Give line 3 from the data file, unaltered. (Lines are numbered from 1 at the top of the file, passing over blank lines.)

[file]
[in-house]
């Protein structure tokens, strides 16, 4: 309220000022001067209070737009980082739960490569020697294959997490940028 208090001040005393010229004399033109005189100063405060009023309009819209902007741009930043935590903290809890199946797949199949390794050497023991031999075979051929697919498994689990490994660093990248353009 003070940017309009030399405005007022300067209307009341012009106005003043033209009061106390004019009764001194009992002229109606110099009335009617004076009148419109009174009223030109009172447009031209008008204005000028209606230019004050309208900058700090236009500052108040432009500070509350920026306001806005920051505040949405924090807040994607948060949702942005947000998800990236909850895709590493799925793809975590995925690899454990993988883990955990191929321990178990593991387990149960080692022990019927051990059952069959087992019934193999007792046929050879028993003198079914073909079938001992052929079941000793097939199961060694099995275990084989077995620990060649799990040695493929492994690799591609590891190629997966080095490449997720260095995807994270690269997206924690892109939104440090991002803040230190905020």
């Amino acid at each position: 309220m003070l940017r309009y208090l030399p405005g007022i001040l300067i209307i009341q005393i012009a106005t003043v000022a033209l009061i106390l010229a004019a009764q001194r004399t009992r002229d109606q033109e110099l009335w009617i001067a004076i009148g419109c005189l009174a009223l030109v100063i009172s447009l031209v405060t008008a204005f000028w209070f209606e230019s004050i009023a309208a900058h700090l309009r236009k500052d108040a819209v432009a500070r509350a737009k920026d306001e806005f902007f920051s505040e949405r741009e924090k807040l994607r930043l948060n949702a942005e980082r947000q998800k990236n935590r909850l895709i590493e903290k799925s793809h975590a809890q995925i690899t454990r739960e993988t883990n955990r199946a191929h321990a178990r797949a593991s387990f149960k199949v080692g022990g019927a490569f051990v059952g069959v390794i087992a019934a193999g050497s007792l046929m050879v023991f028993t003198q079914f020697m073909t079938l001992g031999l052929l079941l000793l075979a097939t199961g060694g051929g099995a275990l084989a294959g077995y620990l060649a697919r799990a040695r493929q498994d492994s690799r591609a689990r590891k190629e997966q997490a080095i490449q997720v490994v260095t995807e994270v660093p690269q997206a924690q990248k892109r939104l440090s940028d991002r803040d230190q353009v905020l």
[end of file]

């Amino acid at each position: 309220m003070l940017r309009y208090l030399p405005g007022i001040l300067i209307i009341q005393i012009a106005t003043v000022a033209l009061i106390l010229a004019a009764q001194r004399t009992r002229d109606q033109e110099l009335w009617i001067a004076i009148g419109c005189l009174a009223l030109v100063i009172s447009l031209v405060t008008a204005f000028w209070f209606e230019s004050i009023a309208a900058h700090l309009r236009k500052d108040a819209v432009a500070r509350a737009k920026d306001e806005f902007f920051s505040e949405r741009e924090k807040l994607r930043l948060n949702a942005e980082r947000q998800k990236n935590r909850l895709i590493e903290k799925s793809h975590a809890q995925i690899t454990r739960e993988t883990n955990r199946a191929h321990a178990r797949a593991s387990f149960k199949v080692g022990g019927a490569f051990v059952g069959v390794i087992a019934a193999g050497s007792l046929m050879v023991f028993t003198q079914f020697m073909t079938l001992g031999l052929l079941l000793l075979a097939t199961g060694g051929g099995a275990l084989a294959g077995y620990l060649a697919r799990a040695r493929q498994d492994s690799r591609a689990r590891k190629e997966q997490a080095i490449q997720v490994v260095t995807e994270v660093p690269q997206a924690q990248k892109r939104l440090s940028d991002r803040d230190q353009v905020l």